1. Don't Know Why
2. Seven Years
3. Cold Cold Heart
4. Feelin The Same Way
5. Come Away With Me
6. Shoot The Moon
7. Turn Me On
9. I've Got To See You Again
10. Painter Song
11. One Flight Down
13. The Long Day Is Over
14. The Nearness Of You
- Personnel: Norah Jones (vocals, piano, Wurlitzer piano); Jesse Harris, Kevin Breit (acoustic & electric guitars); Tony Scherr (acoustic guitar, slide guitar); Adam Levy, Bill Frisell (electric guitar); Adam Rogers (guitar); Jenny Scheinman (violin); Sam Yahel (Hammond B-3 organ); Rob Burger (organ); Lee Alexander (bass); Brian Blade (drums, percussion); Dan Reiser, Kenny Wollesen (drums).
- Producers: Arif Mardin, Norah Jones, Jay Newland, Craig Street.
- Recorded at Sorcerer Sound, New York, New York and Allaire Studios, Shokan, New York.
- Norah Jones won the 2003 Grammy Award for Best New Artist.
- COME AWAY WITH ME won the 2003 Grammy Awards for Album Of The Year, Best Pop Vocal Album and Best Engineered Album (Non-Classical).
- "Don't Know Why" won the 2003 Grammy Awards for Record Of The Year, Song Of The Year and Best Female Pop Vocal Performance.
- Arif Mardin won the 2003 Grammy Award for Producer Of The Year (Non-Classical).
- A direct descendant from the pedigree of one of the 20th century's virtuosos, Norah Jones might not be on such a lofty artistic level as her dad Ravi Shankar, but certainly inherited some musical intuition from him. With nary a sitar nor raga within earshot, the young newcomer sounds very much an assimilated, western, 21st century pop-jazz singer. One thing that separates her from the pack is Ms. Jones' own piano stylings--not flashy, but deftly doubling or echoing her voice--that discreetly act as the glue holding together these airy, delicate, and beautiful arrangements.
- But the centerpiece is certainly the 22-year-old's confident-beyond-her-years vocal delivery in addition to a precise diction and velvety tone. Shades of Nina Simone, vintage Phoebe Snow, and a less beatnik Rickie Lee Jones are evident throughout as the young siren coolly sashays through mostly new material by guitarist-songwriter Jesse Harris (formerly of Once Blue) and a few choice covers. Veteran producer Arif Mardin frames a most notable debut with a translucent touch, and appearances by jazz heroes Bill Frisell and Brian Blade gild the lily.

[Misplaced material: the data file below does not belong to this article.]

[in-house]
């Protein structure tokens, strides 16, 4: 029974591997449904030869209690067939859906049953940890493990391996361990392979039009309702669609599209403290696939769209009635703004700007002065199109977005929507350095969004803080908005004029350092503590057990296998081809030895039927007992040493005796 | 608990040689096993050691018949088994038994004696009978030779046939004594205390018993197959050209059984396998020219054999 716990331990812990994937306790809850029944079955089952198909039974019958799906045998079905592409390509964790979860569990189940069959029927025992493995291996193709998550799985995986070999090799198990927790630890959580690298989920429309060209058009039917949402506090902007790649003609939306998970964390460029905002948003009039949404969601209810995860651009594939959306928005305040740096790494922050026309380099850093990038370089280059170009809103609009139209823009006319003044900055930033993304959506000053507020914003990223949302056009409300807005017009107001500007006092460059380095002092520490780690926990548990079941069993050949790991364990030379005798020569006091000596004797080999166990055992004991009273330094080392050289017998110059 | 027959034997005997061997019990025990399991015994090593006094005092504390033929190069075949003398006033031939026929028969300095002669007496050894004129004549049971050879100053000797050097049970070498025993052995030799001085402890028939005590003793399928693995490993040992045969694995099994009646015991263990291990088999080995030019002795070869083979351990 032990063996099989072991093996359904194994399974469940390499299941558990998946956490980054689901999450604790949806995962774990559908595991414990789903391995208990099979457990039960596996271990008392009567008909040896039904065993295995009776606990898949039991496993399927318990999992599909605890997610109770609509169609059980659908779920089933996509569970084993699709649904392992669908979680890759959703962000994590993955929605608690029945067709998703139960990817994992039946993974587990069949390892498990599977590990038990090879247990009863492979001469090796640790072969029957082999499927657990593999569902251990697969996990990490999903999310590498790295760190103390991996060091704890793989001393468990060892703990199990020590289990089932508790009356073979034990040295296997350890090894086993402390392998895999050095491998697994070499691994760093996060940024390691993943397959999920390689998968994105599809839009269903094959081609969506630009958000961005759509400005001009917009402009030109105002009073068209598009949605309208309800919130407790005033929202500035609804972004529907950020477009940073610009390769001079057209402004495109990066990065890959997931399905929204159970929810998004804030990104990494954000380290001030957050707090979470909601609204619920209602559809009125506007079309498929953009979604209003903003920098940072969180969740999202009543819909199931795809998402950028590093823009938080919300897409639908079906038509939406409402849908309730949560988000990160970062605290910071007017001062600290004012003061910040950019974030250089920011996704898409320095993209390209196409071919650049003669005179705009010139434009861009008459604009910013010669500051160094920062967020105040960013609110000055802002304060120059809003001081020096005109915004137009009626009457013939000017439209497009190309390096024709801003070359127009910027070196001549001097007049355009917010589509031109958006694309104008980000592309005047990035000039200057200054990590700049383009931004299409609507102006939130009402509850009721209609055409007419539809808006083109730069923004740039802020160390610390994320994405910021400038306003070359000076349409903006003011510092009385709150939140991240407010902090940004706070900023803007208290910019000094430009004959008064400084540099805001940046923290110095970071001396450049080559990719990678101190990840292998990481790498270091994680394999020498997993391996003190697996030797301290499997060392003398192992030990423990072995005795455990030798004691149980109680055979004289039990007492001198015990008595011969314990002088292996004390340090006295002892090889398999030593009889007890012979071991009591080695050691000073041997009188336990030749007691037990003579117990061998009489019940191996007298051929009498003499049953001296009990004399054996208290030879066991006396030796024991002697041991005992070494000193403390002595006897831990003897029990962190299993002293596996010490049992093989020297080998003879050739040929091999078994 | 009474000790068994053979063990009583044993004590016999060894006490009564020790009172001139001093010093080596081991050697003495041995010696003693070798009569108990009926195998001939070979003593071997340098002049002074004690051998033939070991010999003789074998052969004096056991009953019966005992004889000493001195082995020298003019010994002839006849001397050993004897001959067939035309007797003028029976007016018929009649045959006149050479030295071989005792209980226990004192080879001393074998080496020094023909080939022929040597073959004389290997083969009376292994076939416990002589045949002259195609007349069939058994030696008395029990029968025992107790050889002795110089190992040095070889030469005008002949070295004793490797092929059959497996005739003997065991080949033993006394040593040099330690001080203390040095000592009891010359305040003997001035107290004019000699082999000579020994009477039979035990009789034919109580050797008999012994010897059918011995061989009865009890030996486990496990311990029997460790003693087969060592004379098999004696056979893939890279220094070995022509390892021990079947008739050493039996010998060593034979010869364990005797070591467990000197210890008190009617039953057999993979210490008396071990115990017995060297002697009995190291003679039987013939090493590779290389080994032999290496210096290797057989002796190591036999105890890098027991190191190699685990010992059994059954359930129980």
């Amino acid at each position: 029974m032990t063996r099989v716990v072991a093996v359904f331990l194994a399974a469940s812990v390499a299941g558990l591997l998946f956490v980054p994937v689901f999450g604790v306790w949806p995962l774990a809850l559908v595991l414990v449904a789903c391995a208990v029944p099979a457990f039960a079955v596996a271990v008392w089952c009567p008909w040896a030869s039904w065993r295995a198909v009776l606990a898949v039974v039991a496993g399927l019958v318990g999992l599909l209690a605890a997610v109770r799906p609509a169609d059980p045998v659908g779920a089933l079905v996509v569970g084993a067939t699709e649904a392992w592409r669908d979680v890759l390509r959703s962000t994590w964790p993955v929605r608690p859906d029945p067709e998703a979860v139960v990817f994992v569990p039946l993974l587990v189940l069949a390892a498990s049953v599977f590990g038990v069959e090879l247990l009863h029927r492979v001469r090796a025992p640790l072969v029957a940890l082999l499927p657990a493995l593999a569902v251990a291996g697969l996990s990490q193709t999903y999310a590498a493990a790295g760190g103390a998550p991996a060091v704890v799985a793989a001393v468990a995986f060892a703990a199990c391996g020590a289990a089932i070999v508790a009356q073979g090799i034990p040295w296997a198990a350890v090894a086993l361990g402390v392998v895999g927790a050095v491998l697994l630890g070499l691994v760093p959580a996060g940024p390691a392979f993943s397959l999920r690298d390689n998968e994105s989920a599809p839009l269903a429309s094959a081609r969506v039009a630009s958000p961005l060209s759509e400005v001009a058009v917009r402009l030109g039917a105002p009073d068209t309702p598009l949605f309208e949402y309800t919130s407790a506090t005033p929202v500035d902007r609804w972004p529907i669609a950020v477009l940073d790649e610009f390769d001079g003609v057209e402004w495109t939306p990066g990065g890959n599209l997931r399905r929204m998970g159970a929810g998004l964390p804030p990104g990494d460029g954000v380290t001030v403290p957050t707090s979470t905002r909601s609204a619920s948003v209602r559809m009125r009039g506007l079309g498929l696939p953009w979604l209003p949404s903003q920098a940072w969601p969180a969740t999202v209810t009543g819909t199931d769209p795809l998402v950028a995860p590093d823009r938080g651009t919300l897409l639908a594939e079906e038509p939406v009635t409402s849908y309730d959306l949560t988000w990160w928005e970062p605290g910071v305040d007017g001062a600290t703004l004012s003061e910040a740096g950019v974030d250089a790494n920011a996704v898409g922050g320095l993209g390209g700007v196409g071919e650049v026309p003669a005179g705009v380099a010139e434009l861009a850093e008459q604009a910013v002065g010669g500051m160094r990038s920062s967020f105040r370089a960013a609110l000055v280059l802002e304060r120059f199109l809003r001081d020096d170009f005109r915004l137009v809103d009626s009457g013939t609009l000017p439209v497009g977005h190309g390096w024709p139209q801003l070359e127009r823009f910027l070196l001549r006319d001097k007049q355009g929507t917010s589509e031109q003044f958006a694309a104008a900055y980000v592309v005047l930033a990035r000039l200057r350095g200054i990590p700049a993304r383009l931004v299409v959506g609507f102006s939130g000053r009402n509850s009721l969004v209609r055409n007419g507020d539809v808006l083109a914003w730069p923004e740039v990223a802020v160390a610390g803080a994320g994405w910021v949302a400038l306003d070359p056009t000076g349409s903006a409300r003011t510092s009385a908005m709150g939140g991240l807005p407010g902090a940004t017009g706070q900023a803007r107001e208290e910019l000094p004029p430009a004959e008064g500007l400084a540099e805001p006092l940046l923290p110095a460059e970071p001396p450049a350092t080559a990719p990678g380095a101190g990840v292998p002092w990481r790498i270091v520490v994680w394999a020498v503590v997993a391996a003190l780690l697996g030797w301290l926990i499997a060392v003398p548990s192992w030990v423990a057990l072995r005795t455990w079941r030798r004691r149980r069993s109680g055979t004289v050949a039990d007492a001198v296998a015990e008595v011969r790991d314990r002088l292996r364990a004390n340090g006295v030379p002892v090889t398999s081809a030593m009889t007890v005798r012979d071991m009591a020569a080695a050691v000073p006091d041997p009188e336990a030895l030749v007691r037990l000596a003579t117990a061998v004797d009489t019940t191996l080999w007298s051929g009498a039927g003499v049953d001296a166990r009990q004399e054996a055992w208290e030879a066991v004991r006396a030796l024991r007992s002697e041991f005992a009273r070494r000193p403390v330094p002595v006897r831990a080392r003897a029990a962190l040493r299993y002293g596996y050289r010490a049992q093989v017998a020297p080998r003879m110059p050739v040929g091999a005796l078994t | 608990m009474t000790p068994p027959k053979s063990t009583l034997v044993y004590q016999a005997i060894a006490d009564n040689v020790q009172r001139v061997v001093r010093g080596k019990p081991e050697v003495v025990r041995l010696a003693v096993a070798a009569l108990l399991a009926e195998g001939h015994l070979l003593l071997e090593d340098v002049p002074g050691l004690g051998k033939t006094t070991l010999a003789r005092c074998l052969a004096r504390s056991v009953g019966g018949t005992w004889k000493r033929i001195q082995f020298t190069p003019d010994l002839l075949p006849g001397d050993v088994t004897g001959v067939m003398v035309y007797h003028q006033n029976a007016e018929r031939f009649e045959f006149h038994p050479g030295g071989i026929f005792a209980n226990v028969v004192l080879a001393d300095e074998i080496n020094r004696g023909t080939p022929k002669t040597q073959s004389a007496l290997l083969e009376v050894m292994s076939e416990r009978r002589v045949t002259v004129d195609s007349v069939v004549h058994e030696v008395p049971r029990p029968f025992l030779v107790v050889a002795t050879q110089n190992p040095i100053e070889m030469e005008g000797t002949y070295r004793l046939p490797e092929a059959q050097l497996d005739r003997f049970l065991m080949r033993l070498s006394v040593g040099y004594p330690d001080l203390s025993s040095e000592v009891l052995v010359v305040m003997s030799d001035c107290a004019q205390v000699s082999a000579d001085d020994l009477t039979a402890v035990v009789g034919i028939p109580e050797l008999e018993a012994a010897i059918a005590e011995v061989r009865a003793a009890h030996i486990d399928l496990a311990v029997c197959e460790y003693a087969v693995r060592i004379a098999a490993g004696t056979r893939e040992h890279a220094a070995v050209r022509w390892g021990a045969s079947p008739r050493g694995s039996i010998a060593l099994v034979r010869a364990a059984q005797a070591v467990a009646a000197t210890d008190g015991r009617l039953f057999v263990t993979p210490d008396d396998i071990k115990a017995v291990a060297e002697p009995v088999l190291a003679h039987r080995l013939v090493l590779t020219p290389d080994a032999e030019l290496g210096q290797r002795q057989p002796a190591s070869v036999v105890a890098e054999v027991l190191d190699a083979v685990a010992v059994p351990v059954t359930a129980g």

Rolling Stone (12/26/02, p.104) - Ranked #8 in Rolling Stone's list of 2002's "10 Best Debuts"
Rolling Stone (3/28/02, pp.68,70) - 3.5 stars out of 5 - "...A quietly captivating triumph of torch song[s]..."
Entertainment Weekly (12/20-27/02, p.128) - Ranked #10 on EW's list of 2002's "Albums of the Year"
Entertainment Weekly (3/8/02, p.73) - "...Jones' album has the lope of Western swing and the flow of a good live set....Her voice is supple and precise, her touch on piano lovely..." - Rating: A-
Down Beat (June 2002, pp.63-64) - 3.5 out of 5 stars - "...Jones delivers...multigenre cross-cultural eclecticism....It is a voice containing seductive mysteries and also the most exposed human vulnerabilities..."
JazzTimes (6/02, p.88) - "...Ranks among the most bracing and beautiful in recent memory..."
Vibe (4/02, p.168) - 3.5 discs out of 5 - "...She allows a pared-down, semi-acoustic backdrop to showcase her lilting soprano....an auspicious debut..."
Mojo (Publisher) - Ranked #74 in Mojo's "100 Modern Classics" -- "[S]eductive, mysterious songs, slouched jazzily around the rhythm, and slipped in a lonesome touch of twang."
Mojo (Publisher) (April 2002, p.110) - "...Jones' debut is a calming delight, a delicate acoustic dance that pulls country, blues and jazz into a gorgeous, soft-edged rootsy singer-songwriter world...Soothing and substantial."